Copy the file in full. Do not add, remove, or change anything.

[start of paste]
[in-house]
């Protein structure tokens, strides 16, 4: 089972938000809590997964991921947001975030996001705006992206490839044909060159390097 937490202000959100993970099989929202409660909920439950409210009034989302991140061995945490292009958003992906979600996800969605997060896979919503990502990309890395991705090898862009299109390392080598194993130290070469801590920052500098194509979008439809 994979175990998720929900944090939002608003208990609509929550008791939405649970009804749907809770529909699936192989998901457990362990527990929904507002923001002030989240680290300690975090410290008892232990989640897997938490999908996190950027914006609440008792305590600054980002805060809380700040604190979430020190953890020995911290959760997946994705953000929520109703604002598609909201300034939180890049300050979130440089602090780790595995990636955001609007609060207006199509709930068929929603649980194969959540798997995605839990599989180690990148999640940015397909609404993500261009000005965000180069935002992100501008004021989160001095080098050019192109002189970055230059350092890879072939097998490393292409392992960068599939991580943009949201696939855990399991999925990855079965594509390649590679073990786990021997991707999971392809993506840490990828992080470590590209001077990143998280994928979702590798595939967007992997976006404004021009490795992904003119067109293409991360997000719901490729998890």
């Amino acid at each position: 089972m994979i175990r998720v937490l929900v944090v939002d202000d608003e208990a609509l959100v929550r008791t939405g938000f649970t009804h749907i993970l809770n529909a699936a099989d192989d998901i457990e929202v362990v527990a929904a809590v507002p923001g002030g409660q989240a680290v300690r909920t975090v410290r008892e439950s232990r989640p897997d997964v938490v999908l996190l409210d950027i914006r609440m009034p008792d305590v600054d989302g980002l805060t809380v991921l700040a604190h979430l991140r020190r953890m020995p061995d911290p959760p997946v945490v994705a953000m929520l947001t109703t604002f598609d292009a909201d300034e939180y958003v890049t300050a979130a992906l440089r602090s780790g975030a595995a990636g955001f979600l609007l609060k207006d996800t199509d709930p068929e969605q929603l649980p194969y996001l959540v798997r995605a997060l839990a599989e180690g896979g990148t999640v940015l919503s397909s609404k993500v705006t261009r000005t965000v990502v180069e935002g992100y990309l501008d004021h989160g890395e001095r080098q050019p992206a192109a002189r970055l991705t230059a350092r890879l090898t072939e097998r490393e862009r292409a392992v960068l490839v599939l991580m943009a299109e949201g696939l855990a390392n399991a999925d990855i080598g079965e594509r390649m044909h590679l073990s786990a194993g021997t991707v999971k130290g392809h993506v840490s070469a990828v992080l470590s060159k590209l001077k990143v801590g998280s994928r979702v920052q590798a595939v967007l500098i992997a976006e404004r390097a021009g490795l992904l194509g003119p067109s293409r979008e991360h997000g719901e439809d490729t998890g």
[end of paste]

[in-house]
């Protein structure tokens, strides 16, 4: 089972938000809590997964991921947001975030996001705006992206490839044909060159390097 937490202000959100993970099989929202409660909920439950409210009034989302991140061995945490292009958003992906979600996800969605997060896979919503990502990309890395991705090898862009299109390392080598194993130290070469801590920052500098194509979008439809 994979175990998720929900944090939002608003208990609509929550008791939405649970009804749907809770529909699936192989998901457990362990527990929904507002923001002030989240680290300690975090410290008892232990989640897997938490999908996190950027914006609440008792305590600054980002805060809380700040604190979430020190953890020995911290959760997946994705953000929520109703604002598609909201300034939180890049300050979130440089602090780790595995990636955001609007609060207006199509709930068929929603649980194969959540798997995605839990599989180690990148999640940015397909609404993500261009000005965000180069935002992100501008004021989160001095080098050019192109002189970055230059350092890879072939097998490393292409392992960068599939991580943009949201696939855990399991999925990855079965594509390649590679073990786990021997991707999971392809993506840490990828992080470590590209001077990143998280994928979702590798595939967007992997976006404004021009490795992904003119067109293409991360997000719901490729998890």
């Amino acid at each position: 089972m994979i175990r998720v937490l929900v944090v939002d202000d608003e208990a609509l959100v929550r008791t939405g938000f649970t009804h749907i993970l809770n529909a699936a099989d192989d998901i457990e929202v362990v527990a929904a809590v507002p923001g002030g409660q989240a680290v300690r909920t975090v410290r008892e439950s232990r989640p897997d997964v938490v999908l996190l409210d950027i914006r609440m009034p008792d305590v600054d989302g980002l805060t809380v991921l700040a604190h979430l991140r020190r953890m020995p061995d911290p959760p997946v945490v994705a953000m929520l947001t109703t604002f598609d292009a909201d300034e939180y958003v890049t300050a979130a992906l440089r602090s780790g975030a595995a990636g955001f979600l609007l609060k207006d996800t199509d709930p068929e969605q929603l649980p194969y996001l959540v798997r995605a997060l839990a599989e180690g896979g990148t999640v940015l919503s397909s609404k993500v705006t261009r000005t965000v990502v180069e935002g992100y990309l501008d004021h989160g890395e001095r080098q050019p992206a192109a002189r970055l991705t230059a350092r890879l090898t072939e097998r490393e862009r292409a392992v960068l490839v599939l991580m943009a299109e949201g696939l855990a390392n399991a999925d990855i080598g079965e594509r390649m044909h590679l073990s786990a194993g021997t991707v999971k130290g392809h993506v840490s070469a990828v992080l470590s060159k590209l001077k990143v801590g998280s994928r979702v920052q590798a595939v967007l500098i992997a976006e404004r390097a021009g490795l992904l194509g003119p067109s293409r979008e991360h997000g719901e439809d490729t998890g």